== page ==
Seldom have I run across an automotive story that's gotten as much “car talk” as this one. I was home in Detroit this weekend, and I heard a lot of people buzzing about Ford's decision to phase out 90% of its cars.
You read that right. After nearly a century of manufacturing cars, Ford will be down to just the Mustang and the Focus (a new crossover) by 2020. So much for those 5-year product cycles – this one's coming down quickly.
There goes the Fiesta, Fusion, Taurus, and other well-known vehicles that have long been part of Ford's lineup and have likely been in your driveway at one time or another. All of this is an acknowledgment of both Millennials and Boomers moving to SUVs and trucks, something Ford believes is not a fad, but a long-term trend.
And in the process, the team at Ford believes this vehicular sacrifice frees the company up to focus on more popular models – like SUVs – as well as the coming electric vehicles.
And don't look now because GM may not be far behind. Their CFO, Chuck Stevens, told CNBC that GM has “been on this path for a number of years.”
Perhaps you've been surprised these past few years as brands like Porsche and even Bentley have rolled out their versions of SUVs. That's another indicator that North Americans have a decided lean to bigger vehicles. And thanks to better gas mileage, trucks and sport utility vehicles have become less expensive to drive.
While Ford's cataclysmic move may not impact the radio industry directly, it most certainly will make waves across the automotive landscape. Even in an environment where SUVs and trucks have become dominant, you have to wonder if Honda, Toyota, Mazda, Hyundai, and others won't be in a stronger position to take advantage of what could become a car market void.
It would be akin broadcast radio one day eliminating spot advertising as we know it to focus on digital marketing because of client demand – or lack of it.
But does it suggest a shift to hiring digital-only sellers and new media content creators to leverage the programming and sales products being demanded by advertisers, even in smaller markets?
We've talked about Ries & Trout's Law of Sacrifice a number of times in this blog. And Ford's strategic decision is proof positive that in today's competitive environment it's propitious to marshal your resources, rather than try to do too many things at the same time.
It's a sign that sacred cows and the “we've always done it this way” corporate mindset is rapidly being lapped by a more agile business environment where focus and concentration may be more important than ever – not to mention moving at a faster pace.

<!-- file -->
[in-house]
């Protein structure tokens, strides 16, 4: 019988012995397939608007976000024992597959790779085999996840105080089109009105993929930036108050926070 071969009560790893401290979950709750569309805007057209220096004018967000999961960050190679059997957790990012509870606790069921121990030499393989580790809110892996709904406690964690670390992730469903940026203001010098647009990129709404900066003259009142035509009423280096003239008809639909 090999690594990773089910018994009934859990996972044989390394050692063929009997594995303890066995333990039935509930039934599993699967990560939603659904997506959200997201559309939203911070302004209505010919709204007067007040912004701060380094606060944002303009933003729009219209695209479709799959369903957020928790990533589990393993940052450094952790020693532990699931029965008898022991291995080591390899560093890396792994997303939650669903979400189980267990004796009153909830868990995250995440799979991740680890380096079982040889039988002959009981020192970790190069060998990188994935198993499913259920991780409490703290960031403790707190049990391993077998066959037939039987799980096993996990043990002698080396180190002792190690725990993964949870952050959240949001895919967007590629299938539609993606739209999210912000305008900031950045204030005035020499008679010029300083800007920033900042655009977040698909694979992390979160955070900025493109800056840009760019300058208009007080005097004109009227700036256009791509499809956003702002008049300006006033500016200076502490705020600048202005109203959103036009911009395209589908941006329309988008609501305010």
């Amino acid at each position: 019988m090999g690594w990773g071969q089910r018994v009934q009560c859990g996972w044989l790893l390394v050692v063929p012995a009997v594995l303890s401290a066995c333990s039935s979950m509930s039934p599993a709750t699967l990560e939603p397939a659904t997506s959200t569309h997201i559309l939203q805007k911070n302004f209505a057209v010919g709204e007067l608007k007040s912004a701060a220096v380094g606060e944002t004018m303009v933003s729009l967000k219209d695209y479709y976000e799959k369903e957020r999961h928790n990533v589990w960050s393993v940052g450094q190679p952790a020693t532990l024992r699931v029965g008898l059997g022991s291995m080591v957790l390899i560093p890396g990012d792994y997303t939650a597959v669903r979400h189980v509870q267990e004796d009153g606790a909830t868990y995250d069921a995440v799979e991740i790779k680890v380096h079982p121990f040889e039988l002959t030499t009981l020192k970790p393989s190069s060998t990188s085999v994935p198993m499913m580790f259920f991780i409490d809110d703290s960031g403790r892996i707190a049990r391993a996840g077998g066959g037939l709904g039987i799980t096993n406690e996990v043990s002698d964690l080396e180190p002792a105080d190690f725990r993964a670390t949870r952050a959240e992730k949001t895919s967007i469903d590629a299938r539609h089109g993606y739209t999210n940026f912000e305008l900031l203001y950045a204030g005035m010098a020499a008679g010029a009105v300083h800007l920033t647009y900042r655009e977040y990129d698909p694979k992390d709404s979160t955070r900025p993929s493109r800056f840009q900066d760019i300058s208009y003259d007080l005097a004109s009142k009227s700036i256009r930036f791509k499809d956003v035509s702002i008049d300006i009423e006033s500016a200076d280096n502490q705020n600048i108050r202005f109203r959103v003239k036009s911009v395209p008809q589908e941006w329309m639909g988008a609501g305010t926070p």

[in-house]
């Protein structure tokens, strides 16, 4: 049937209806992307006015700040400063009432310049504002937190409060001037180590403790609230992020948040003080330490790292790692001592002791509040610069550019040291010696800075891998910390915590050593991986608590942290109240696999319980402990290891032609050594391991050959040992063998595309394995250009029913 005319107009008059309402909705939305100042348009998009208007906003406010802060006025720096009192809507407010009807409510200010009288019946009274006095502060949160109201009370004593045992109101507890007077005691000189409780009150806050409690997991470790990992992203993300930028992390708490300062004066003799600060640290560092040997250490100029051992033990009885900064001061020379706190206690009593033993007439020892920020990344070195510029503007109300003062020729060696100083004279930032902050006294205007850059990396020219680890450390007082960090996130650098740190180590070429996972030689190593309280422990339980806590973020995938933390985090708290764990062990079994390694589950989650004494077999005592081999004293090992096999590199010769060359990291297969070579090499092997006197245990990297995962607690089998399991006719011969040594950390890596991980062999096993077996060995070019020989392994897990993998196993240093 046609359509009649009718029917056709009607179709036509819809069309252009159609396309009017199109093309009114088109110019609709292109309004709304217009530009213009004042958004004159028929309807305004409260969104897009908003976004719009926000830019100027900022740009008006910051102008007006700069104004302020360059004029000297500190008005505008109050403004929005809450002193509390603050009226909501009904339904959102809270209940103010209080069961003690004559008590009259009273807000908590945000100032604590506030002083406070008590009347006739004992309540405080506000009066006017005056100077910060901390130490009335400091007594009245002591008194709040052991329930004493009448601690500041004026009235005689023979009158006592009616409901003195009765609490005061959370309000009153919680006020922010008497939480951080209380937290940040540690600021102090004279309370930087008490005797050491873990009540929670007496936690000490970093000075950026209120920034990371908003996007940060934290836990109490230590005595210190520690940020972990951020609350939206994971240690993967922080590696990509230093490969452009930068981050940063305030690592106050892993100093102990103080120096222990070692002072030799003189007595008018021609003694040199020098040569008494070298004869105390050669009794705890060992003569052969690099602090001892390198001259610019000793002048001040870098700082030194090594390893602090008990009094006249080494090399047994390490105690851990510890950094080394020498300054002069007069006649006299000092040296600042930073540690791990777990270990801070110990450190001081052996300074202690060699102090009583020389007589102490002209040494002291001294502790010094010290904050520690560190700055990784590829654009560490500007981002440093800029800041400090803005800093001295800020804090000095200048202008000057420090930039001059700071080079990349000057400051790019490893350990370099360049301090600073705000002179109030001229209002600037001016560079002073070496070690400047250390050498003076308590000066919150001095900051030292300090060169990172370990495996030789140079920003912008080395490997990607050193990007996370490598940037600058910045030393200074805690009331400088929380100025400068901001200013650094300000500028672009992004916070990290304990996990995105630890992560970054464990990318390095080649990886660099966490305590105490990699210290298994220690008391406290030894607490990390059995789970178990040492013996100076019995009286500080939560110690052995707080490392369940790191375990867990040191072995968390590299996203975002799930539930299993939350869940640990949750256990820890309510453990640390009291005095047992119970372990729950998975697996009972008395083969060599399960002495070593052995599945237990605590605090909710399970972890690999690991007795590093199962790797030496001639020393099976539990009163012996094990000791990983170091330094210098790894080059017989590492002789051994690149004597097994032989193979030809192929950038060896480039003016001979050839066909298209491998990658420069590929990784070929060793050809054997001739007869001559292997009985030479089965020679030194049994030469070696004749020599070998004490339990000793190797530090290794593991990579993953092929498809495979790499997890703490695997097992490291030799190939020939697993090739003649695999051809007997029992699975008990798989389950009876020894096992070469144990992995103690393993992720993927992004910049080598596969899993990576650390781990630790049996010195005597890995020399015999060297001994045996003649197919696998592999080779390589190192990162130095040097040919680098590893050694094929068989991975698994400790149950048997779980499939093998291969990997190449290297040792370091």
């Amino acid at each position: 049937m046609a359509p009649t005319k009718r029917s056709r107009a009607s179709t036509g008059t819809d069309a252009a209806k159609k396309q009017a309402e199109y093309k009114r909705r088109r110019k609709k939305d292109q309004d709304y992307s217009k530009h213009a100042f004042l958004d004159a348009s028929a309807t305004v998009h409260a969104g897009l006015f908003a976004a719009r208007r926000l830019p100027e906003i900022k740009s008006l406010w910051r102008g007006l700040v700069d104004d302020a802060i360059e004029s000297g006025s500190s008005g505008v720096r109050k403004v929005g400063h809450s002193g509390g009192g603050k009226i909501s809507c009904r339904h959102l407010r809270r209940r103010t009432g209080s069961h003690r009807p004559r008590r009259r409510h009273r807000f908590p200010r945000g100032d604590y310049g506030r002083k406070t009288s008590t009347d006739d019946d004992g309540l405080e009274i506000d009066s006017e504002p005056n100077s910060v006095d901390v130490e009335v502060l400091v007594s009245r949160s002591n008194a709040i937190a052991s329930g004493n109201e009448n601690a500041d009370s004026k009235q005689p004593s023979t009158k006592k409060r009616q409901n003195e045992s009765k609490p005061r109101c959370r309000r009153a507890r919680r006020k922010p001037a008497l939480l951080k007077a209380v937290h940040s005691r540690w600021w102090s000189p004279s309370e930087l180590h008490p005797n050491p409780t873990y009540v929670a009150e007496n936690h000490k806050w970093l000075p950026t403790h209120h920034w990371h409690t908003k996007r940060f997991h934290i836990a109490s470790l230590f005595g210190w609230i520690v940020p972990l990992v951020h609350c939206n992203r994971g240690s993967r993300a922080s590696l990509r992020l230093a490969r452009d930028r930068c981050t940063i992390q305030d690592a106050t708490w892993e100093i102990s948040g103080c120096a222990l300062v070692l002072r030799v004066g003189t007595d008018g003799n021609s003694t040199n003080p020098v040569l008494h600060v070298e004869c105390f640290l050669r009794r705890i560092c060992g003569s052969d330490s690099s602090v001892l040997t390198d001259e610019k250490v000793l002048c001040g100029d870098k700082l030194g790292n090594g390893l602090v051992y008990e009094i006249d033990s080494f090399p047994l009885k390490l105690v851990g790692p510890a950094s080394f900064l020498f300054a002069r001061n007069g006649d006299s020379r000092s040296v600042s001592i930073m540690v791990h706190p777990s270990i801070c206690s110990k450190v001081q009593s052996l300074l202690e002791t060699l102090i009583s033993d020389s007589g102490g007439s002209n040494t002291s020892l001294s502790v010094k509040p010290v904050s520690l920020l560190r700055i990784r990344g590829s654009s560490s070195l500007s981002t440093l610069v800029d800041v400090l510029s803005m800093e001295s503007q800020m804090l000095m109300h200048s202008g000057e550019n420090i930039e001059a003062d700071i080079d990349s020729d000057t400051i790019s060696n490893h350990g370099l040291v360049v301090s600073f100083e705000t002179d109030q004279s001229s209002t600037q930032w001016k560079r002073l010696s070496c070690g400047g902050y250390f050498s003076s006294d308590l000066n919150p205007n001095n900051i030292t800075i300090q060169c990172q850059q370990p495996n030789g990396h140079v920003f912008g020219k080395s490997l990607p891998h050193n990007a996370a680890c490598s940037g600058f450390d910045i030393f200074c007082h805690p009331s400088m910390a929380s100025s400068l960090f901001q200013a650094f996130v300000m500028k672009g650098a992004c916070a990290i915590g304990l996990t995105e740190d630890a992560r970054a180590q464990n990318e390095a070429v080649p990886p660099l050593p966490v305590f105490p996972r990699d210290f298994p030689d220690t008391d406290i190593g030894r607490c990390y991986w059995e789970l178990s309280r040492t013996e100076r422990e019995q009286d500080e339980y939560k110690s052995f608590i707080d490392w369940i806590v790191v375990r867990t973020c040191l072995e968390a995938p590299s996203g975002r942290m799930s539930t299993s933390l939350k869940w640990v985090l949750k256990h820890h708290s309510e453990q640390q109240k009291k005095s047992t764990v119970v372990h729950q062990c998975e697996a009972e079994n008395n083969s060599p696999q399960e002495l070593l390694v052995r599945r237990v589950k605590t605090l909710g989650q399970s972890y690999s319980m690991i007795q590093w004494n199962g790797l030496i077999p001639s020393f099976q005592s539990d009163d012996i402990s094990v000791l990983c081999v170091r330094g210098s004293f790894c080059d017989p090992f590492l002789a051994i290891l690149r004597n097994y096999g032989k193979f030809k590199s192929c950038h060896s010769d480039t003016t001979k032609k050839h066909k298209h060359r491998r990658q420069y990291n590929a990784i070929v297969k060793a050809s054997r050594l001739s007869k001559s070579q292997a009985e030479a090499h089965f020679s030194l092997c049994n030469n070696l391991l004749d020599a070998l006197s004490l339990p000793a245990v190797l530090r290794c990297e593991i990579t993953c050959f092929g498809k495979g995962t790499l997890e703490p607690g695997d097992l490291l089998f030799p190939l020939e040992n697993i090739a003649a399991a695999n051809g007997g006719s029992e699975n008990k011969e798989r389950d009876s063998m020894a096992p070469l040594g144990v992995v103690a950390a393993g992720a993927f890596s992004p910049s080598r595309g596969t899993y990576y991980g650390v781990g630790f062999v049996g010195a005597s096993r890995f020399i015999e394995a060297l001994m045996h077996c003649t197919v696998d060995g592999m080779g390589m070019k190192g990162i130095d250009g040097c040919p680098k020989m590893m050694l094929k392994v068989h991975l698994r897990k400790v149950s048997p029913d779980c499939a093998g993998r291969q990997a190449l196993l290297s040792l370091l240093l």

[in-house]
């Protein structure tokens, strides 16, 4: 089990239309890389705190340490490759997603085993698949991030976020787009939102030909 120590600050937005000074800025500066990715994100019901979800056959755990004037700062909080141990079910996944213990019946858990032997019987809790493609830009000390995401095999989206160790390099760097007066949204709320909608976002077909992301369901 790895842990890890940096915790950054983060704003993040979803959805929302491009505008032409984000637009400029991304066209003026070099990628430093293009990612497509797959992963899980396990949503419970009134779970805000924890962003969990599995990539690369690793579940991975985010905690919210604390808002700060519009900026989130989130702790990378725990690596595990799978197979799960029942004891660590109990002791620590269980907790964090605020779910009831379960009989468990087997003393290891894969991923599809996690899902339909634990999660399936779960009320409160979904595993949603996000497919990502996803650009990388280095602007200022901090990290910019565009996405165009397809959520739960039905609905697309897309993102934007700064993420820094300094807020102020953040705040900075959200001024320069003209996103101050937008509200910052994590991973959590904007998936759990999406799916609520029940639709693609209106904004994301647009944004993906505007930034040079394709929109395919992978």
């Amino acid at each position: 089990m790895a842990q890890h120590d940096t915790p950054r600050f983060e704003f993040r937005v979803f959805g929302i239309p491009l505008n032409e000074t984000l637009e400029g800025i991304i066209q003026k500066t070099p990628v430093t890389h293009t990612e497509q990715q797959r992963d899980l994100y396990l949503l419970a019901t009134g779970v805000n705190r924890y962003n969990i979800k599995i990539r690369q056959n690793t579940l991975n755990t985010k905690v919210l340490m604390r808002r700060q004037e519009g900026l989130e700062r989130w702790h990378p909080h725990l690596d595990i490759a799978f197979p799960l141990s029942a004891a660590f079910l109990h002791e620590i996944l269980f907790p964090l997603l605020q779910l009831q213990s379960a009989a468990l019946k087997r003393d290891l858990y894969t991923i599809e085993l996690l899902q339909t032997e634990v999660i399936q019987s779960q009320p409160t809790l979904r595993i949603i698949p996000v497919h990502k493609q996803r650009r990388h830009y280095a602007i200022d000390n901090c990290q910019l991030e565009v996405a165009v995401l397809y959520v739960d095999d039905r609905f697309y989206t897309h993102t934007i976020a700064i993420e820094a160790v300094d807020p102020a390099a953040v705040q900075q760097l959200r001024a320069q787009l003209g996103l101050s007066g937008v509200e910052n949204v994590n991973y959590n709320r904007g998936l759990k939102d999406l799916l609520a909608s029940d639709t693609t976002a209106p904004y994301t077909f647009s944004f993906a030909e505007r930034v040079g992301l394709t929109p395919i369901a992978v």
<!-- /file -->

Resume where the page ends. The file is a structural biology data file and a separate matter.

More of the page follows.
In the radio industry, a decision as sweeping as Ford's may be a non-starter – for now.
But who at Ford could have anticipated this move two years ago?
The orphaning of once-popular car brands is another sign that in the modern business era, all bets are off.
That may indeed be the case whether you're selling :60s and :30s, running an AM radio facility, or programming a music station.
Ford's bold move is a reminder not that just the automotive industry is undergoing massive change, but every business is.
Jacobs Media has consistently walked the walk in the digital space, providing insights and guidance through its well-read national Techsurveys.
In 2008, jacapps was launched - a mobile apps company that has designed and built more than 1,200 apps for both the Apple and Android platforms. In 2013, the DASH Conference was created - a mashup of radio and automotive, designed to foster better understanding of the "connected car" and its impact.
Along with providing the creative and intellectual direction for the company, Fred consults many of Jacobs Media's commercial and public radio clients, in addition to media brands looking to thrive in the rapidly changing tech environment.
Latest posts by Fred Jacobs (see all)
- Is The Auto Industry More Fragmented Than Radio? - October 22, 2018
- Will A Data Scientist Become The Next Member of Your Radio Programming Team? - October 19, 2018
- Bob Pittman:Brands Are Like People - October 18, 2018